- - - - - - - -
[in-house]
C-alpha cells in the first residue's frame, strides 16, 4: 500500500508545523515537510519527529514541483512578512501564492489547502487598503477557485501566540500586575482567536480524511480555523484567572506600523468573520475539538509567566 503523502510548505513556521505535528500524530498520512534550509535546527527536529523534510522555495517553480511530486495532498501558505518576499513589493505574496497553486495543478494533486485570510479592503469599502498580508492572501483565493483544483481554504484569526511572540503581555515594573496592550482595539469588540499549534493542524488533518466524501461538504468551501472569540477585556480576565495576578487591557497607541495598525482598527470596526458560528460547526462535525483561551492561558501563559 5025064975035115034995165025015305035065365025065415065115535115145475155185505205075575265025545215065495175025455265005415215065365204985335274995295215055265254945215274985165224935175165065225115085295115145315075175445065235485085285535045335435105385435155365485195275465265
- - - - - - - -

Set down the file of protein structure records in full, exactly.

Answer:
[in-house]
C-alpha cells in the first residue's frame, strides 16, 4: 500500500508545523515537510519527529514541483512578512501564492489547502487598503477557485501566540500586575482567536480524511480555523484567572506600523468573520475539538509567566 503523502510548505513556521505535528500524530498520512534550509535546527527536529523534510522555495517553480511530486495532498501558505518576499513589493505574496497553486495543478494533486485570510479592503469599502498580508492572501483565493483544483481554504484569526511572540503581555515594573496592550482595539469588540499549534493542524488533518466524501461538504468551501472569540477585556480576565495576578487591557497607541495598525482598527470596526458560528460547526462535525483561551492561558501563559 5025064975035115034995165025015305035065365025065415065115535115145475155185505205075575265025545215065495175025455265005415215065365204985335274995295215055265254945215274985165224935175165065225115085295115145315075175445065235485085285535045335435105385435155365485195275465265